5) Define which energy flow conduits are threatened and explain why.
6) Present and defend your food web diagram and your solution for preserving and protecting each threatened energy flow conduit. 
7) Ask yourself the question: Will my conservation effort change or break any energy flow conduits?
Along with this list of action items, a steward of Nature must consider the following:
  • Good science is an absolutely essential foundation for any conservation project because it is the science that defines a conservation problem and provides the basis for a conservation goal. Be very careful to identify the human biases that might be present within any scientific study.
  • Identify and assess political influence and human bias. Special interest groups are common in scientific investigations. The cattle industry is a prime example where federal grazing allotments are justified based on questionable facts. The bias extends beyond the ranchers to the government employees who oversee allotment programs. Many times, these folks were born and raised on ranches. Their continued employment depends upon the continuation of the grazing allotments.
  • Strong community influence and support is essential because the cooperation of the community is needed to carry out a conservation program.  The missing component in poor community support is usually inadequate community education. Community education , in turn, is tied to the generation of well researched scientific fact by respected snd unbiased individuals.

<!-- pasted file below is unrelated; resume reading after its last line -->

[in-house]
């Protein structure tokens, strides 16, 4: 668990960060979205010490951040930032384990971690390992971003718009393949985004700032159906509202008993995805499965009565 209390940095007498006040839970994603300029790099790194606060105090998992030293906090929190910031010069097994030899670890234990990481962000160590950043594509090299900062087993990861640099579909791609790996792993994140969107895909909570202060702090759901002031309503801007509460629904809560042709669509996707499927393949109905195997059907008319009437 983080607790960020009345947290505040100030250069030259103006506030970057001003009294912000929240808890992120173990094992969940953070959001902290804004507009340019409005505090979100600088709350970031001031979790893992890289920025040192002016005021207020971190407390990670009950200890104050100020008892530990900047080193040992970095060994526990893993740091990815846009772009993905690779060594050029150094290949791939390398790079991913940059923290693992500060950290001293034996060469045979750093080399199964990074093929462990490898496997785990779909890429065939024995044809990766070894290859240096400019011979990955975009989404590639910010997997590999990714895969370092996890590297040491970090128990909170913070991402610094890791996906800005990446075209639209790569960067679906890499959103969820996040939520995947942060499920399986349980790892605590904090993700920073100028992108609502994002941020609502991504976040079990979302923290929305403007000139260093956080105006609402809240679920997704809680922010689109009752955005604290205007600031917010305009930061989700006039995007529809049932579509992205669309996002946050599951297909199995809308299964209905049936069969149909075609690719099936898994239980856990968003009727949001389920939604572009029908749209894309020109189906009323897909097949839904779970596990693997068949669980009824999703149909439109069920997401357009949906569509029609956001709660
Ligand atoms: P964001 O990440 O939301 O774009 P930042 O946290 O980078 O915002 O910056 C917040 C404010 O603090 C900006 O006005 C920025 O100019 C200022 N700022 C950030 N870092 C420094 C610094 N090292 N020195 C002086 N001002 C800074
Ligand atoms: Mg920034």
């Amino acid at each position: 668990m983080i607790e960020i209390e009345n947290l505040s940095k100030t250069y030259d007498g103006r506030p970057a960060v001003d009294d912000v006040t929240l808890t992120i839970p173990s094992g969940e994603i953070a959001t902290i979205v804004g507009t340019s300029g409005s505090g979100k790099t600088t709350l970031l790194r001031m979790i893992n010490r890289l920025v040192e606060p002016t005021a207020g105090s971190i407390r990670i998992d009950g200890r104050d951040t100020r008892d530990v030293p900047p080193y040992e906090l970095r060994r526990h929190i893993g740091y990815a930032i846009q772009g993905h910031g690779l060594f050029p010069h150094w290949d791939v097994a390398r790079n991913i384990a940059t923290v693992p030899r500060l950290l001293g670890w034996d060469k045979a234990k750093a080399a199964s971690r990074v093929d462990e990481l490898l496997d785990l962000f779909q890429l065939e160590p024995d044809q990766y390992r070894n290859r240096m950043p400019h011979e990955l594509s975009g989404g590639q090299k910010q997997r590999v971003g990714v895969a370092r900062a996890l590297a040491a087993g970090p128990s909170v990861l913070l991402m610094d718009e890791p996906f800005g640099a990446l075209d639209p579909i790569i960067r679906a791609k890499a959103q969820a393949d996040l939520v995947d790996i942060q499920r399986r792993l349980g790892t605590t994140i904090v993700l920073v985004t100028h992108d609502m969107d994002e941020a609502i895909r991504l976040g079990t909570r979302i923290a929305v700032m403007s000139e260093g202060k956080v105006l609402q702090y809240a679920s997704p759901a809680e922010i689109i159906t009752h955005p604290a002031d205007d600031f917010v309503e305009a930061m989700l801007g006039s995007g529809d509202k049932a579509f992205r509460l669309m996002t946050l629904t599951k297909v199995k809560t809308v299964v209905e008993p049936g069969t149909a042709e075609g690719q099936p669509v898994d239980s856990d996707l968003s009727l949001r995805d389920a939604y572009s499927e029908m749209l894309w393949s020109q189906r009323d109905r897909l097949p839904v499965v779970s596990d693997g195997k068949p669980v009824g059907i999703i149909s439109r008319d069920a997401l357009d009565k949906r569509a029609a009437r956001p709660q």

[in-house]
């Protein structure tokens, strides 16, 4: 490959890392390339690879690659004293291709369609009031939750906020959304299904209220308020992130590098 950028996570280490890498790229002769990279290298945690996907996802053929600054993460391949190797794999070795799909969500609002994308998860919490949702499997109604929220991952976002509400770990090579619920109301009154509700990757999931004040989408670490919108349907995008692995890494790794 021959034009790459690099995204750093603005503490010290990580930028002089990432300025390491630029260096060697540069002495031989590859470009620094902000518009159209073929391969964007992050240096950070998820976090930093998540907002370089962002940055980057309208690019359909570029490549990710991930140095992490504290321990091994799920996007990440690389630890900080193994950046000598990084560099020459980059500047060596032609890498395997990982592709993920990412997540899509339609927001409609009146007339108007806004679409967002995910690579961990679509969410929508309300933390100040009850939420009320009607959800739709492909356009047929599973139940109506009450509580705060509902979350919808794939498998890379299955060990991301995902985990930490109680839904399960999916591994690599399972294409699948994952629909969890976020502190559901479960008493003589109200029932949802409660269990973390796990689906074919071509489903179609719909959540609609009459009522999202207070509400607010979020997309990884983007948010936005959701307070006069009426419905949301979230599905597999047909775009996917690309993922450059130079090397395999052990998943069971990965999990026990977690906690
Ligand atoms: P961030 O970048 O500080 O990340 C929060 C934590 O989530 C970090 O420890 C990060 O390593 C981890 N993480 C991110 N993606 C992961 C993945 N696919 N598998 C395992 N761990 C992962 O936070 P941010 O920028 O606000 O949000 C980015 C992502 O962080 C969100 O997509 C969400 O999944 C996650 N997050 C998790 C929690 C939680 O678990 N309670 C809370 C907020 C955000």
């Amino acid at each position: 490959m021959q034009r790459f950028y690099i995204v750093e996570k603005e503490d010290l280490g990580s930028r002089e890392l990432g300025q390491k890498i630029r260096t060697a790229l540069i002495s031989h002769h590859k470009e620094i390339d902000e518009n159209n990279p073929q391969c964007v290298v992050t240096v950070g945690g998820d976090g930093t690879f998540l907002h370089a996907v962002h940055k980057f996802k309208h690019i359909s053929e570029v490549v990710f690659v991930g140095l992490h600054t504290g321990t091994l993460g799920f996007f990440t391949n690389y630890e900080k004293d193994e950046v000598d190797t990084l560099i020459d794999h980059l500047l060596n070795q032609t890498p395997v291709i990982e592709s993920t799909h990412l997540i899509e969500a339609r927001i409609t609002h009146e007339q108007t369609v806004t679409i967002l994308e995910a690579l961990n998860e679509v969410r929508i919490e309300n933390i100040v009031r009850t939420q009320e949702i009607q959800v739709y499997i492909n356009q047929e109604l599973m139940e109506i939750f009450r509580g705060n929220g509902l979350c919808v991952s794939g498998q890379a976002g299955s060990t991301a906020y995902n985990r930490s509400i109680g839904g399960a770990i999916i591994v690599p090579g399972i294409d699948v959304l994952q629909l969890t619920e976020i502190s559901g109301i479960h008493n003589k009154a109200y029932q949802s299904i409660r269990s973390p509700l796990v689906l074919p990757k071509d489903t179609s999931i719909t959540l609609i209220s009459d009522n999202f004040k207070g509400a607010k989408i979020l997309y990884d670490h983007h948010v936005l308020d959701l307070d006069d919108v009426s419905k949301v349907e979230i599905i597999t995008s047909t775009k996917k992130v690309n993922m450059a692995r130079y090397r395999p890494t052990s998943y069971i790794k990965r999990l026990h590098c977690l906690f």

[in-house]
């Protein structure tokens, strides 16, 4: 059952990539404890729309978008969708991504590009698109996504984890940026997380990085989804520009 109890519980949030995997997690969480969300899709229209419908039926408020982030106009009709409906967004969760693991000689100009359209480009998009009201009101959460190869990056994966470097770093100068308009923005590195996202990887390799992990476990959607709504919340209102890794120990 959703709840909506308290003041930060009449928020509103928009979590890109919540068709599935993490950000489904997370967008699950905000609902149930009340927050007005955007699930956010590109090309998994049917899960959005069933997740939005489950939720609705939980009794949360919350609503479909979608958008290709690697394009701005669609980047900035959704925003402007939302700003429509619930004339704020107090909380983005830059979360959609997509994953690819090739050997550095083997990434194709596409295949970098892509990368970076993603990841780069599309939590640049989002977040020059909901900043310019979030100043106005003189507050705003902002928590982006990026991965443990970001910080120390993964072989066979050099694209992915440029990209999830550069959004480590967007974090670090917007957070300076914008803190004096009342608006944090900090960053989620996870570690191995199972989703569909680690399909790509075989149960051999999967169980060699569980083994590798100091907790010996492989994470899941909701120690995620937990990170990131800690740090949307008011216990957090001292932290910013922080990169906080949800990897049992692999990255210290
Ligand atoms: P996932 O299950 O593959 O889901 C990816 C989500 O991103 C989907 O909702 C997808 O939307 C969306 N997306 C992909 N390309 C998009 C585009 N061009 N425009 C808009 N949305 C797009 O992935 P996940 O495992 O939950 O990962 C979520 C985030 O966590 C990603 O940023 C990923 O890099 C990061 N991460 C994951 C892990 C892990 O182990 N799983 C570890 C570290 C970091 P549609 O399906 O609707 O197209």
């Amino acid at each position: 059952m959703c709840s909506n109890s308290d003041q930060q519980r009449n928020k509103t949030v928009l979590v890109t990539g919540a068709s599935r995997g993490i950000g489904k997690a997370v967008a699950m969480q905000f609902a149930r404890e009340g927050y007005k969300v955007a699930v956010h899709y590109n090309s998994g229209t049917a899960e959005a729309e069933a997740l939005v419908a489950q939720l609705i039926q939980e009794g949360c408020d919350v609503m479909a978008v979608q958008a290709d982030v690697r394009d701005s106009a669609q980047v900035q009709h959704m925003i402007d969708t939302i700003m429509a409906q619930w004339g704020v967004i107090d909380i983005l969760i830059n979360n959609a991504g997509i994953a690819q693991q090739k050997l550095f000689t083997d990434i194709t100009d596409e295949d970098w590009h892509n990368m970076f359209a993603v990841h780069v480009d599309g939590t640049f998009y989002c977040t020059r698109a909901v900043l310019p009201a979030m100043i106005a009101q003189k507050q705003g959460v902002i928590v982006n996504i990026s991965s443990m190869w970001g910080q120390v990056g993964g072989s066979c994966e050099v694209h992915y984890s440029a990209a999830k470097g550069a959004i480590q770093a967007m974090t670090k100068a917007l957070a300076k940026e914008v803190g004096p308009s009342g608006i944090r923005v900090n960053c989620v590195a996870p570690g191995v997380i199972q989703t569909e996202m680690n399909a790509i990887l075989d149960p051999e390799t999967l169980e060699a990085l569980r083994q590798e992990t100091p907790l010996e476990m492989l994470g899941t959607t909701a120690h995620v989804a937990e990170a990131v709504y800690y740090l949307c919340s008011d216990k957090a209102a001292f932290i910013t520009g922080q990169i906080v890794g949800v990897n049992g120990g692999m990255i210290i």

• Skilled facilitation. Effective, experienced facilitators serve to bring parties together to develop a mutually agreeable conservation plan. Many times, facilitators are non-government organizations such as The Nature Conservancy.



Education that builds a consciousness for Nature and Her interdependent character.



One of the most powerful conservation strategies for protecting our environment as a whole or within a specific geographic region is environmental education. 



Political action and activities



The goal of political activity is to  bring together people with different viewpoints to reach a consensus.